Offshore oil and gas mega projects are increasing in scale and cost. Some 41% of ExxonMobil’s 2015 capital spending for projects under construction in 2015 is likely to be directed to one project alone. Neda Djahansouzi, Energy Researcher, Infield Systems, takes a look at the top five projects, by capital spending, in 2015.
Infield Systems profiles the top five most capital intensive offshore oil and gas projects currently under development, Infield Systems expects these to comprise the Ichthys, Hebron, Aasta Hansteen, Prelude and Mariner fields.
Located in the Browse basin, offshore Western Australia and targeting 12.8Tcf of natural gas and 527MM bbl of condensate, in waters just 230m deep, the Ichthys field is deemed a giant field. Operator Inpex and its partners are currently aiming for a 2016 start-up, with gas to be exported via an 889km subsea pipeline to onshore processing facilities in the Northern Territory, while condensate from the field will be pumped to an FPSO.
Infield Systems’ forecasts suggest that expenditure, in 2015, on the Ichthys field is likely to be 39.5% greater than any other global fields currently under construction. With 92.8% being invested in the floating platform facility and the remainder directed towards the SPM element of the project.
Like most operators, Inpex is looking to cut the escalating costs of its projects and has therefore recently farmed out 1.2% of its stake to Kansai Electric Power, following a similar deal in June to sell 2.625% to CPC. Once finalized, Inpex will hold 62.245% operatorship, alongside Total (30%), Tokyo Gas (1.575%), Osaka Gas (1.2%), Chubu Electric Power (0.735%) and Toho Gas (0.42%).
ExxonMobil’s Hebron oil field in Canada will require the highest level of fixed platform expenditure in 2015. The field will be developed using a gravity-based structure, designed to provide production and accommodation facilities. Infield Systems projects that 41% of ExxonMobil’s Capex for projects currently under construction in 2015 is likely to be directed towards Hebron, revealing the scale of the project.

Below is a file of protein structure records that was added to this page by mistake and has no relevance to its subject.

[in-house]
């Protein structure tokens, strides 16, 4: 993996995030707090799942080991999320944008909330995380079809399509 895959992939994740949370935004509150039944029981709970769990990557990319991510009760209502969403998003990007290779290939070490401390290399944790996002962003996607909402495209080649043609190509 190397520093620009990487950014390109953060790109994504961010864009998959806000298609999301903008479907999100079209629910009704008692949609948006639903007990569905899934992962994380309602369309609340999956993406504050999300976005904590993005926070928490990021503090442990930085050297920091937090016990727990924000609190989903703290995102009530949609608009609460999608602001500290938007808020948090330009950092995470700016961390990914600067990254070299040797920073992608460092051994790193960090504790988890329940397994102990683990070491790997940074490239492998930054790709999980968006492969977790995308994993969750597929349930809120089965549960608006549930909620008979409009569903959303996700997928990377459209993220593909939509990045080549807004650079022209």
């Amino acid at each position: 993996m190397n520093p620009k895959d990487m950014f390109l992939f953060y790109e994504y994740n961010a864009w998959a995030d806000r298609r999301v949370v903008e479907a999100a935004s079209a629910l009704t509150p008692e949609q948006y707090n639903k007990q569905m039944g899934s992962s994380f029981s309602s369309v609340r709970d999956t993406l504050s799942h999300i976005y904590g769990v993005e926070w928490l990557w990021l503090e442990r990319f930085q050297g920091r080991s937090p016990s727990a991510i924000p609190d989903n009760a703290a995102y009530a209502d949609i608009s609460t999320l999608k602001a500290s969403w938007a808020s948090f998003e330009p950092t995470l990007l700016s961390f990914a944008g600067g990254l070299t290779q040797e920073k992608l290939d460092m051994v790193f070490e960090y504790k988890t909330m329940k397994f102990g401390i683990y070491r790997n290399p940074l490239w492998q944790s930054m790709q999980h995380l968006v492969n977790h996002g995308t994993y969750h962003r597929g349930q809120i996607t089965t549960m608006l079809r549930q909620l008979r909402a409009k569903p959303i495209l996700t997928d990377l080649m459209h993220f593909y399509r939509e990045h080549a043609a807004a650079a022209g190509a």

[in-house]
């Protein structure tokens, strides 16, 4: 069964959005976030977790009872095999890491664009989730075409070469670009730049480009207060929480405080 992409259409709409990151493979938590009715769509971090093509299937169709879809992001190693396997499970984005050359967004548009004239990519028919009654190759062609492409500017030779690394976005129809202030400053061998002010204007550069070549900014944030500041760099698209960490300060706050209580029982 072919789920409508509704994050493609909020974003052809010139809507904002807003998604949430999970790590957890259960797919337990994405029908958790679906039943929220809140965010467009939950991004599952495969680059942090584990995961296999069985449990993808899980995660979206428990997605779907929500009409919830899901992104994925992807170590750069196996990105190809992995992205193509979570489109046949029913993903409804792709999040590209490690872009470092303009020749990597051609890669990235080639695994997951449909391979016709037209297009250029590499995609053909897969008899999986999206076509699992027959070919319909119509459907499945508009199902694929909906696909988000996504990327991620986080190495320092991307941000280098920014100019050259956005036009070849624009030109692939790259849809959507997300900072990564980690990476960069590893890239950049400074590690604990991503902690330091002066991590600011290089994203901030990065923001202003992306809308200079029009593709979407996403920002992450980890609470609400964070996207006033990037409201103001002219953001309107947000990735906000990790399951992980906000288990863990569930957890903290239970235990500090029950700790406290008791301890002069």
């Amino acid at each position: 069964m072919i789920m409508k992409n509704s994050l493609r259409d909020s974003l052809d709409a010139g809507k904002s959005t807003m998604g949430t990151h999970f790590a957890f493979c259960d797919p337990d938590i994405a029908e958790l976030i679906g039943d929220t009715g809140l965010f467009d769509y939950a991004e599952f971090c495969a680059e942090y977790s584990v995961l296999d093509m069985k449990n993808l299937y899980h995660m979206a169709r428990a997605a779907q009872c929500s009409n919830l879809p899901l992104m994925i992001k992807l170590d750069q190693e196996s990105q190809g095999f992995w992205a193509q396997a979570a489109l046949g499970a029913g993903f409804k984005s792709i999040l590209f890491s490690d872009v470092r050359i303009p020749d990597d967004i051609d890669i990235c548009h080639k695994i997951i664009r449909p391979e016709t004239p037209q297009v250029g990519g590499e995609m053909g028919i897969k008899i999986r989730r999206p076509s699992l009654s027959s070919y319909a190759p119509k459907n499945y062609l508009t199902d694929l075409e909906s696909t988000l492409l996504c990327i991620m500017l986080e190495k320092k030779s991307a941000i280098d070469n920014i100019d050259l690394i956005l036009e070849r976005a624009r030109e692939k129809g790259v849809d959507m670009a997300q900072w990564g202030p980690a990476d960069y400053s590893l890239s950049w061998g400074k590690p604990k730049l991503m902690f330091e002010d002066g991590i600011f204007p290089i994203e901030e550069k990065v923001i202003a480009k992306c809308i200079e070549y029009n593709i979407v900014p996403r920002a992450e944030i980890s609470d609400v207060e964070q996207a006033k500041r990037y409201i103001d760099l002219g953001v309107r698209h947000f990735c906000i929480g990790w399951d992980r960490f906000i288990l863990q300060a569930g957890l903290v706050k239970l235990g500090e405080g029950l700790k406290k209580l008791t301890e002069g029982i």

The Hebron oil field is 350km offshore Newfoundland in 93m water depth. The field is estimated to produce 705MM bbl and Infield Systems forecasts first oil by mid-2017. ExxonMobil owns a 36.3% stake in partnership with Chevron (26.6%), Suncor Energy (22.7%), Statoil (9.7%) and Nalcor (4.9%).
Three consortia are currently bidding to secure a major topsides integration contract for Hebron’s gravity-based structure. Amec has teamed up with Black & McDonald, Wood Group PSN with GJ Cahill, and Kentz has partnered with Kiewit and Kvaerner, in order to meet the province’s stringent local content requirements.
Due on stream in 2017, Aasta Hansteen is the deepest field development on the Norwegian Continental Shelf (NCS) and will use the world’s largest spar platform to be installed at 1274 water depth. The Aasta Hansteen discovery is 295km offshore Norway and contains an estimated 1.35Tcf reserves.
The Aasta Hanteen project is currently the most expensive in Europe, due to the relatively high cost of the platform and associated infrastructure. Consequently, Statoil recently sold part of its stake to Wintershall in order to help reduce risk and cost. Statoil remain the operator of Aasta Hansteen with a 51% stake. Wintershall hold a 24% stake, with other partners including OMV (15%) and ConocoPhillips (10%).
Infield Systems remains cautious in its profitability projections for the project, after the recent shelving of the Zidane, Linnorm and Kristin gas export projects. Profitability will be dependent on new discoveries.
The Prelude natural gas field was discovered by Shell in 2007 and contains 3Tcf. It is in the Browse basin, offshore Western Australia, in 200m water depth. The field is operated by Shell, with a 67.5% stake, along with Inpex (17.5%), KOGAS (10%) and OPIC (5%).
The relatively small size of the field and the remote location led Shell to choose to invest in one of the world’s first FLNG facilities. The Prelude FLNG facility is being built at Samsung Heavy Industry’s Geoje Island shipyard in South Korea. Once complete, it will be 488m-long, 74m-wide, weighing more than 600,000-tonne, and is expected to produce 3.6mtpa of LNG per annum to meet growing demand in Asia.
As FLNG technology is still in its infancy, the project is forecast to be extremely capital intensive.
The Mariner heavy oil field is in the northern section of the UK North Sea and in 110m water depth. Statoil operates the field, with a 65% interest, with partners Nippon Oil (28.9%) and Dyas (6%).
Due to the heavy oil in the field, Statoil chose to develop it using a production, drilling and quarters platform based on a steel jacket, tied-back to a floating storage unit. Infield Systems expects production from Mariner to start in 2017. The piled platform is likely to demand a 95.5% share of this project’s Capex in 2015; almost 50% of which will relate to its installation, while the remainder will be invested in the procurement and construction of the fixed platform. A mere 4.5% of Capex is directed towards the floating storage unit, with capital expenditure on this element of the project expected to extend to 2017.
Neda Djahansouzi is Energy Researcher at Infield Systems. She joined the company in March 2014 and is responsible for updating Infield’s Energy Database and supporting the Business Strategy and Transaction Services department. Neda holds a first class BSc. (Hons) degree in Management with Marketing from the Robert Gordon University.